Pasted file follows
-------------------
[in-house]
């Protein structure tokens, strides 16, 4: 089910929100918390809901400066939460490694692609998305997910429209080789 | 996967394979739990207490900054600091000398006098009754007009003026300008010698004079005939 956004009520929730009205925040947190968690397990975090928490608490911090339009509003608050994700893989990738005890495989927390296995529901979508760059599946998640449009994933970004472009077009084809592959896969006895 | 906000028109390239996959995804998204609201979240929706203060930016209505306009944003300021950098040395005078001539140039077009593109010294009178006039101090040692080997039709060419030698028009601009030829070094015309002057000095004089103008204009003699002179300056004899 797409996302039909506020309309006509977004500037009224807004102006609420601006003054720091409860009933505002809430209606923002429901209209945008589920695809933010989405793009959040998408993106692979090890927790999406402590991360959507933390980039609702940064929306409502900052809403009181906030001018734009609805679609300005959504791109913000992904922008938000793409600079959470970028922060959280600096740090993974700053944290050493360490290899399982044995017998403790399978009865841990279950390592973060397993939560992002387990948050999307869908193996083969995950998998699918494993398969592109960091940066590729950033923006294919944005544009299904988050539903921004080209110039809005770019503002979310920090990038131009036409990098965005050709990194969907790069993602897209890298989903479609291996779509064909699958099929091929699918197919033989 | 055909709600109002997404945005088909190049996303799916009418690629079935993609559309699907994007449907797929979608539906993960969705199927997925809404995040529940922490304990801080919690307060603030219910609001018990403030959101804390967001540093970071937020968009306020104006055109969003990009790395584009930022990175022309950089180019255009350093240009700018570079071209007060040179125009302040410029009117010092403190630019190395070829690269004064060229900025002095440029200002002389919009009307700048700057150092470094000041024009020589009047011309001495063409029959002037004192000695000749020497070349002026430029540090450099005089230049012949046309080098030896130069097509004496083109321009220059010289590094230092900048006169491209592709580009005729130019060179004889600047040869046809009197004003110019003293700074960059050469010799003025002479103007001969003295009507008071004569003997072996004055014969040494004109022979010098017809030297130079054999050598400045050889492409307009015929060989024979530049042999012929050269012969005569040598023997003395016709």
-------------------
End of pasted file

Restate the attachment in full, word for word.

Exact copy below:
[in-house]
């Protein structure tokens, strides 16, 4: 089910929100918390809901400066939460490694692609998305997910429209080789 | 996967394979739990207490900054600091000398006098009754007009003026300008010698004079005939 956004009520929730009205925040947190968690397990975090928490608490911090339009509003608050994700893989990738005890495989927390296995529901979508760059599946998640449009994933970004472009077009084809592959896969006895 | 906000028109390239996959995804998204609201979240929706203060930016209505306009944003300021950098040395005078001539140039077009593109010294009178006039101090040692080997039709060419030698028009601009030829070094015309002057000095004089103008204009003699002179300056004899 797409996302039909506020309309006509977004500037009224807004102006609420601006003054720091409860009933505002809430209606923002429901209209945008589920695809933010989405793009959040998408993106692979090890927790999406402590991360959507933390980039609702940064929306409502900052809403009181906030001018734009609805679609300005959504791109913000992904922008938000793409600079959470970028922060959280600096740090993974700053944290050493360490290899399982044995017998403790399978009865841990279950390592973060397993939560992002387990948050999307869908193996083969995950998998699918494993398969592109960091940066590729950033923006294919944005544009299904988050539903921004080209110039809005770019503002979310920090990038131009036409990098965005050709990194969907790069993602897209890298989903479609291996779509064909699958099929091929699918197919033989 | 055909709600109002997404945005088909190049996303799916009418690629079935993609559309699907994007449907797929979608539906993960969705199927997925809404995040529940922490304990801080919690307060603030219910609001018990403030959101804390967001540093970071937020968009306020104006055109969003990009790395584009930022990175022309950089180019255009350093240009700018570079071209007060040179125009302040410029009117010092403190630019190395070829690269004064060229900025002095440029200002002389919009009307700048700057150092470094000041024009020589009047011309001495063409029959002037004192000695000749020497070349002026430029540090450099005089230049012949046309080098030896130069097509004496083109321009220059010289590094230092900048006169491209592709580009005729130019060179004889600047040869046809009197004003110019003293700074960059050469010799003025002479103007001969003295009507008071004569003997072996004055014969040494004109022979010098017809030297130079054999050598400045050889492409307009015929060989024979530049042999012929050269012969005569040598023997003395016709």